Can someone explain the fascination with petitions, please?
posted at 7:16 pm on January 10, 2013 by Ed Morrissey
Because, frankly, I have never grasped it. Even in high school, we’d have people insisting that signing petitions would change administration policy if only enough people signed them! All it took was a few hundred John Hancocks in a school of around 2,000 students, and Utopia would soon arrive in whatever form these junior activists envisioned it at the moment. Of course, it was nonsense, and the school made it pretty clear that the administration took a dim view of the practice anyway. The adults ran the school, and even back then the amount of influence wielded by parents was minimal, and students non-existent.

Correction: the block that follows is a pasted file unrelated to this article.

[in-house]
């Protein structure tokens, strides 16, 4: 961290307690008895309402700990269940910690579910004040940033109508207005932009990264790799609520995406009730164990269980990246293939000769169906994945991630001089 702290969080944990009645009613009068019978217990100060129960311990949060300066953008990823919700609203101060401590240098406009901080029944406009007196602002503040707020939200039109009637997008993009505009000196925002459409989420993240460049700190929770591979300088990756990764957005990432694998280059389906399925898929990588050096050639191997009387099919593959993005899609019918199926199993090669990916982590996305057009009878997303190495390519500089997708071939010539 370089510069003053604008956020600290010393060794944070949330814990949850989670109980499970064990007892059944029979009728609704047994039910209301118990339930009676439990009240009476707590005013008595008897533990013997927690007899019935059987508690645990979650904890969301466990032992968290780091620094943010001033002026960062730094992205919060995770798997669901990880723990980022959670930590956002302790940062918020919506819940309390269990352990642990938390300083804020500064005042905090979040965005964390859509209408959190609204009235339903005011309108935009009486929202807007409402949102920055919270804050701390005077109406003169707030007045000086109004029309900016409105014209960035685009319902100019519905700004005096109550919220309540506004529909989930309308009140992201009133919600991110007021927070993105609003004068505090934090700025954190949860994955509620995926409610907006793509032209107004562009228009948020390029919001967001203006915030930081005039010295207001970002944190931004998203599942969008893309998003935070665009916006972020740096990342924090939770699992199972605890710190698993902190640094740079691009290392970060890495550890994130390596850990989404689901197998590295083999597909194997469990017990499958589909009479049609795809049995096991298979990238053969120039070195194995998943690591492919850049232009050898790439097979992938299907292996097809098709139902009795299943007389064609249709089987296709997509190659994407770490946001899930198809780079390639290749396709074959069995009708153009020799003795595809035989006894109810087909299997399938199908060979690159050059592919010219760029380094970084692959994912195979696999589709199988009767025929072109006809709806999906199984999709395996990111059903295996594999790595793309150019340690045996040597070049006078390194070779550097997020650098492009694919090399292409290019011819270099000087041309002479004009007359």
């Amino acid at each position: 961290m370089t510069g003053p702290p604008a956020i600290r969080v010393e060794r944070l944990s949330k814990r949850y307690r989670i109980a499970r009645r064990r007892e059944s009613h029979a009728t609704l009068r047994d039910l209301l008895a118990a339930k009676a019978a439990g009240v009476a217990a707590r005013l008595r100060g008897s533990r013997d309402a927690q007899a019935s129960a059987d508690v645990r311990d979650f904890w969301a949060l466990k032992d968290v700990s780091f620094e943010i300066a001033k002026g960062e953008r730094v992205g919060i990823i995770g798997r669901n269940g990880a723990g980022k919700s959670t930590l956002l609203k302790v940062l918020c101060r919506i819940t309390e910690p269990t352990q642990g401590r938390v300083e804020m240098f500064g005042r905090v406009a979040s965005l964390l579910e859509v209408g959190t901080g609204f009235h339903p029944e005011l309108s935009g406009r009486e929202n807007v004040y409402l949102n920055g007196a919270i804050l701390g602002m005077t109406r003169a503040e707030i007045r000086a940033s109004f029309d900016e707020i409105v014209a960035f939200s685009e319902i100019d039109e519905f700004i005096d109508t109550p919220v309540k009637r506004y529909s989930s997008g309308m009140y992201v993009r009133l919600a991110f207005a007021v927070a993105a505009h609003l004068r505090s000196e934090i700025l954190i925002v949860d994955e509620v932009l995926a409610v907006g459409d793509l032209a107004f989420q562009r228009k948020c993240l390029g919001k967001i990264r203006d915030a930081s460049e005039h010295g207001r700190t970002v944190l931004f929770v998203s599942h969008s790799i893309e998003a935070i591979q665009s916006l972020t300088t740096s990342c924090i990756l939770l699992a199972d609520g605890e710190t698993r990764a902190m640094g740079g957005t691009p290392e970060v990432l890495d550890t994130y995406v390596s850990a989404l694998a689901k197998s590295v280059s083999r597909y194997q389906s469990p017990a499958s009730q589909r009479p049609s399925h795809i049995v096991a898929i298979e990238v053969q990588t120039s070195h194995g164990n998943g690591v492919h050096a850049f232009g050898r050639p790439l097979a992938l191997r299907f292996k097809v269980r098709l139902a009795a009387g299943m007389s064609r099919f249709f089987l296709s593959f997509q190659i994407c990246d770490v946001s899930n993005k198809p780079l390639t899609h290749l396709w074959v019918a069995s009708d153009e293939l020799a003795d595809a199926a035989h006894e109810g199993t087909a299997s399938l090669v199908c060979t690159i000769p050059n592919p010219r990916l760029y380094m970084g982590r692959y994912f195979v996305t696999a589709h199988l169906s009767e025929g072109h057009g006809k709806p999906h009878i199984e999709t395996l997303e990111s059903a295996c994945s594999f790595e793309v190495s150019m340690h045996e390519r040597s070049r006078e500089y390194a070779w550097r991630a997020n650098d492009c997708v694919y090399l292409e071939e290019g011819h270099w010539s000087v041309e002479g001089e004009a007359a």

At least, though, the scale was rational. A couple of hundred students in a school of 2,000 or so equals 10%, a decent level of vox populi for the demand for a real cafeteria or an open campus, or whatever the cause du jour happened to be. Now we have constant stories about petitions at the White House suddenly becoming significant at 25,000, and big stories at 100,000. Why? In November, somewhere north of 125 million people cast ballots in the election. Even 250,000 signatures on a petition would amount to 0.2% of the electorate, which is less than a rounding error in elections and way below the margin of error in polling.
About the only thing this signifies is that 250,000 people got exercised just enough to “sign” an online petition, but not enough to actually do anything meaningful. Or am I missing something?
Recently in the Green Room: